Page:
Rarely do I find it necessary to openly share my opinion on much of anything (except when in certain company), especially given my profession. However, given my history with the Jackson Police Department (JPD) – my father having served there for close to 20 years before leaving the force in 2001 – I think the income tax issue facing Jackson is one of the most important decisions facing that city in recent memory.

Call it nostalgia, but I remember the JPD of the 90s and into the new millennium, with a robust staff including numerous patrolmen, drug investigators, several sergeants, a captain (later changed to assistant chief), of course the chief (which would have been Ted Penix at that time), as well as an extensive auxiliary unit. Obviously, times have changed quite substantially, and unfortunately for Jackson, the changes in relation to the subject matter equate to less funding, less police officers and increased crime (especially with regard to drug abuse).

I’ve had quite a few discussions with Municipal Court Judge Mark Musick about the county’s woes with funding, jail space, the size of Jackson County’s respective police forces and so on, and anything further in the wrong direction with regard to combatting crime and recidivism would be quite detrimental to Jackson, and as a result, the rest of the county and its residents. 

The opioid epidemic that hit around 2007 in the area really sat the norm on its ear. An influx of offenders quickly overwhelmed the Jackson County Correctional Facility, which at the time of its construction, was thought to have more than enough space. What’s more, as time progressed and matters worsened with the local drug-abuse battle, finding space for the female offenders arrested in Jackson and the rest of the county was proving quite difficult. More and more of law enforcement budgets were being spent on overtime hours, travel expenses and other costs associated with transporting all offenders – but particularly females – to counties hours away at times, that is if any jail space at all can be found.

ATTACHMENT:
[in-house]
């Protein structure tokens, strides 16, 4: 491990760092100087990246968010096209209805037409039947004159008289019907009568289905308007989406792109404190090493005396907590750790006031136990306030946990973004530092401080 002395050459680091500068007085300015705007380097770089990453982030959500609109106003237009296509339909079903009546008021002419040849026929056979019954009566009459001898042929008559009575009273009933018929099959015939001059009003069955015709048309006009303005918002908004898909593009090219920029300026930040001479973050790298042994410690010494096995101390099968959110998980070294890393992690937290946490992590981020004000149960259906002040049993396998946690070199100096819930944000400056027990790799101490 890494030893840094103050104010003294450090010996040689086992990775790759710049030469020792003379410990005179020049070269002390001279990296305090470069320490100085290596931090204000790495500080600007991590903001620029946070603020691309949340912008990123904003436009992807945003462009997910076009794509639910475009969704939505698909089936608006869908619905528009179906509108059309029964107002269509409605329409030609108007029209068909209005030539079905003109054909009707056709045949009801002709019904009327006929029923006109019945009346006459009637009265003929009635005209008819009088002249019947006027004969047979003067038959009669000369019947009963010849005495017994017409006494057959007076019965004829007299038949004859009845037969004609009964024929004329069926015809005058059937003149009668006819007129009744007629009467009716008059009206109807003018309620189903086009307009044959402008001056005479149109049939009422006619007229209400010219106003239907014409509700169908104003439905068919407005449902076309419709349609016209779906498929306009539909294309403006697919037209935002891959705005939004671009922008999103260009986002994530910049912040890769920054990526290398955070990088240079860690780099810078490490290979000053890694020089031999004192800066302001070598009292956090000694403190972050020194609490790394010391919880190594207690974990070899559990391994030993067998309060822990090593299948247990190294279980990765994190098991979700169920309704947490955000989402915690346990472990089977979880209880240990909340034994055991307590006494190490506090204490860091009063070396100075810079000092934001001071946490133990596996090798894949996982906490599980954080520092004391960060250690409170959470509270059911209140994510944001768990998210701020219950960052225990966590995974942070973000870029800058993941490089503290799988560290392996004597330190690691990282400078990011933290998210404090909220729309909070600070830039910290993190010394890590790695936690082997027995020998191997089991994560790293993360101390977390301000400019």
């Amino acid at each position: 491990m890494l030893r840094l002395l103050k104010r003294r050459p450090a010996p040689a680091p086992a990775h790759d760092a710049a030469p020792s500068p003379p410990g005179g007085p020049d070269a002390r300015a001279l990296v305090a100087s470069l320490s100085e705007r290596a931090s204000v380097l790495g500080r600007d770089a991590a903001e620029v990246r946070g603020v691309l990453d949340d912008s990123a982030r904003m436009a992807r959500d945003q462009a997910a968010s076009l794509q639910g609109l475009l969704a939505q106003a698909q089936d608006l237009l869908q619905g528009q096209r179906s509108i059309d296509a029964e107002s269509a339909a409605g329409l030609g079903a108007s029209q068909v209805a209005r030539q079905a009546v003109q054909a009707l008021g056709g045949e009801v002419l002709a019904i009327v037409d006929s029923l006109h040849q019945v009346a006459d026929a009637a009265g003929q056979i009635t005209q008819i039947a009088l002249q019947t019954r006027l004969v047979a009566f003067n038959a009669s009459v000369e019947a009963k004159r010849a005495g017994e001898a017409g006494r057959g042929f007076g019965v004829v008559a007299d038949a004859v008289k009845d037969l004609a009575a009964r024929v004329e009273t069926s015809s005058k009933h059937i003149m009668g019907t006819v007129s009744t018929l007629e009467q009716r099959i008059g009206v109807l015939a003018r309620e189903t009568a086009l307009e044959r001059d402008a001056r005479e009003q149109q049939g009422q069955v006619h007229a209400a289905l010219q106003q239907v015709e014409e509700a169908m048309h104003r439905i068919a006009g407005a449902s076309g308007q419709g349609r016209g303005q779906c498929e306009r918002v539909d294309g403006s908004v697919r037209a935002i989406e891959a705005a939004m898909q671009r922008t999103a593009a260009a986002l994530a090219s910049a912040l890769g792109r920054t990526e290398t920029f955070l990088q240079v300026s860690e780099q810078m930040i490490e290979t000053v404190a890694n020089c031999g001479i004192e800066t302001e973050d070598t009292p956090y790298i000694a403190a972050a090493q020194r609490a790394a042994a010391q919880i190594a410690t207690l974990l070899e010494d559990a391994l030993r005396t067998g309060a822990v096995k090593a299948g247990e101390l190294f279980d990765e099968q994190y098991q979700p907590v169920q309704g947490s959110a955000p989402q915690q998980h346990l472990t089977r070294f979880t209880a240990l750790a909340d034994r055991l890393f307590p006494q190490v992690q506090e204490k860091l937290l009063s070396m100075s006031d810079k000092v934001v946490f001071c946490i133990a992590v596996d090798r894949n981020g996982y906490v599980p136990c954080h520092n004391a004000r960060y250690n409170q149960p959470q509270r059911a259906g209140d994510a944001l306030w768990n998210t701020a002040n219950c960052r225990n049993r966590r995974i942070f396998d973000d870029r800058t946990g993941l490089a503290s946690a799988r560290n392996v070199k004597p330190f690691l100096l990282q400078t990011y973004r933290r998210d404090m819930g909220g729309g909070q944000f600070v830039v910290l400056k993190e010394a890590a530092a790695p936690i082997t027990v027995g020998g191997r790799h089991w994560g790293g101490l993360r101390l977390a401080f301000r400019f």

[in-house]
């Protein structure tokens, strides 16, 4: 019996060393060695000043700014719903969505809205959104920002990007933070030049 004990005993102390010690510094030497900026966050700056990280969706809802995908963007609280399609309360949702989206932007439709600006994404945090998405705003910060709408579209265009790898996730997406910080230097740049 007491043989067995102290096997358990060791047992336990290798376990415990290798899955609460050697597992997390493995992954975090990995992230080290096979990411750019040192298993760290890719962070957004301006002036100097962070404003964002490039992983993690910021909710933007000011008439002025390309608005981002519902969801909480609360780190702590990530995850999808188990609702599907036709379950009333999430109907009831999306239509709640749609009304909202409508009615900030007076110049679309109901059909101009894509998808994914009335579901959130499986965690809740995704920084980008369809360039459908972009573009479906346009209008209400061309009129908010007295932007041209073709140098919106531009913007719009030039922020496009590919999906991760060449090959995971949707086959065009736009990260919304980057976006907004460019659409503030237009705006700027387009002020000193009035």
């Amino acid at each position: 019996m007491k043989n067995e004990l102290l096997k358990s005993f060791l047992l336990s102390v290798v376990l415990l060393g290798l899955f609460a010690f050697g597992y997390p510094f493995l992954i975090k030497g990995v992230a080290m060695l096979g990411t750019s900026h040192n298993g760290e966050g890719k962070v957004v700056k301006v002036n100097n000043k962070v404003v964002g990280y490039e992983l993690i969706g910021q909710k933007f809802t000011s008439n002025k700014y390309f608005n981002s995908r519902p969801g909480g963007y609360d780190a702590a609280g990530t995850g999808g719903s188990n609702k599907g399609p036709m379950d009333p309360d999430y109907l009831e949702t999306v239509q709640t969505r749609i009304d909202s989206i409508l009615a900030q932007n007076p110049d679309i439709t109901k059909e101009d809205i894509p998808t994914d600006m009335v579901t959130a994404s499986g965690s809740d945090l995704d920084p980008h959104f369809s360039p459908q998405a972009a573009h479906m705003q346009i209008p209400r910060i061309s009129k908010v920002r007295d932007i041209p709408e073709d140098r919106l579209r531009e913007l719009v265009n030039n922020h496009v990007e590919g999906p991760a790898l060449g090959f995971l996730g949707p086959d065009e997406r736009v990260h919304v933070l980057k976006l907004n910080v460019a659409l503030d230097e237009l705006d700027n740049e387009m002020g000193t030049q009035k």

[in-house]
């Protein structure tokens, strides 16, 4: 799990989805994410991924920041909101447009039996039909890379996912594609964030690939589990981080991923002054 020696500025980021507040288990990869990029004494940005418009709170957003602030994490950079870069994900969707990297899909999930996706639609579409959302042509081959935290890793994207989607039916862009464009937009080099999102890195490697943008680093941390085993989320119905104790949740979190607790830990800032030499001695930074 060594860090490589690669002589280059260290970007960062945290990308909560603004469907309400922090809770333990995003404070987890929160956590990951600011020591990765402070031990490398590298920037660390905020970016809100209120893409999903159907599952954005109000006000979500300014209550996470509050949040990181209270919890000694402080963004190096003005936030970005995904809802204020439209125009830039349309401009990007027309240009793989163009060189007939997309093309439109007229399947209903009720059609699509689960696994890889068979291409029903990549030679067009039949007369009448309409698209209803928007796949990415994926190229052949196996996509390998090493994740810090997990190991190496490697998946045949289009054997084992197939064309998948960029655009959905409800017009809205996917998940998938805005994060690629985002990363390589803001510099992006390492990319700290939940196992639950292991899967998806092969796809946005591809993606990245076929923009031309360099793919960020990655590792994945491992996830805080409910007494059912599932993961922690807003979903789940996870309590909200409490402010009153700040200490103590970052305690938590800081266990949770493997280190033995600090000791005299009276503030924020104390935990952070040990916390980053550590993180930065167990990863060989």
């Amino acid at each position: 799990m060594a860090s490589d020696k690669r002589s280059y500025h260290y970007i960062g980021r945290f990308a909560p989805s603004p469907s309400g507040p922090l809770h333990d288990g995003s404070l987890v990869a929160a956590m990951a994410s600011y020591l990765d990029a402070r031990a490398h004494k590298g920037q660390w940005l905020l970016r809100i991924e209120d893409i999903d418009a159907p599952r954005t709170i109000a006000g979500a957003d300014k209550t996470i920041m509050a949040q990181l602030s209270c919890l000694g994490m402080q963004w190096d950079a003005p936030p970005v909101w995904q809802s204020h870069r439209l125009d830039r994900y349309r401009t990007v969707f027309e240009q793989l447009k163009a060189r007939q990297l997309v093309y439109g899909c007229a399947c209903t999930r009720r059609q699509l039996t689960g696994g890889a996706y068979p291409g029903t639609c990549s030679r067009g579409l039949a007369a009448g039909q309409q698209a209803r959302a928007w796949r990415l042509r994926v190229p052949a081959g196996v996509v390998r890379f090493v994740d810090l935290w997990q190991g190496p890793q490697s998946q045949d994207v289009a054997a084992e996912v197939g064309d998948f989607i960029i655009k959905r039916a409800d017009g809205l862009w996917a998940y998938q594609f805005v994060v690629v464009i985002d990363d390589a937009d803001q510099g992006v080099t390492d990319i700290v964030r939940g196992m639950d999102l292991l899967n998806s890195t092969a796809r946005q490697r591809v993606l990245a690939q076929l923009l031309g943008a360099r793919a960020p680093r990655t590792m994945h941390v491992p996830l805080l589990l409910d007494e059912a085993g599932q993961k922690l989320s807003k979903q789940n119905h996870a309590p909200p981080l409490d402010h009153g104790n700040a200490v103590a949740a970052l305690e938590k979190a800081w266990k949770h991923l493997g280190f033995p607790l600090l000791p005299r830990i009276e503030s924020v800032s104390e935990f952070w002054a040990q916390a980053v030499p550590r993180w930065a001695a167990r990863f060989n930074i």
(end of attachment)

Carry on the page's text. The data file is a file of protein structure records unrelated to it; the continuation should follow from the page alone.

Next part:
Fast forward to now, a JPD that has already experienced cutbacks in the form of retirements and attrition over the past few years, is still combatting the same issues, only during a pandemic. I’ve seen what a toll being in that line of work takes on a person every day and that was from a totally different time under very different circumstances. These are rough times in general, and I really don’t think anybody in this lovely city would want to see how much worse things would get without a police department.

Late Friday afternoon, Oct. 9, Mayor Randy Evans announced he was sending a total of 16 layoff notices to employees of JPD as well as the Street and Alley Department, both of which are paid via the General Fund. In his announcement he further said if the income tax measure were to pass, these notices would likely be rescinded. In discussing issues such as this, some people will always say that announcement is a “scare tactic.” The fact of the matter is this – all of these things are real. Of the 16 total layoff notices (12 to full-time employees and four to part-time employees), nine went to the JPD.   

People also tend to get hung up on finding someone to blame for why an income tax is necessary after not having one for all of these years. An important factor to bear in mind is the fact that for a decade-plus, the men and women put in charge of auditing the city from the State of Ohio, made allowances for the use of funding from utility rights-of-way in the General Fund, thus benefitting the large police department in, admittedly, a very roundabout way. The funding was basically justified by saying, as officers patrol and protect the city, that includes the utility poles, the electric substation, utility rights-of-way, and so on, so the money can benefit the department.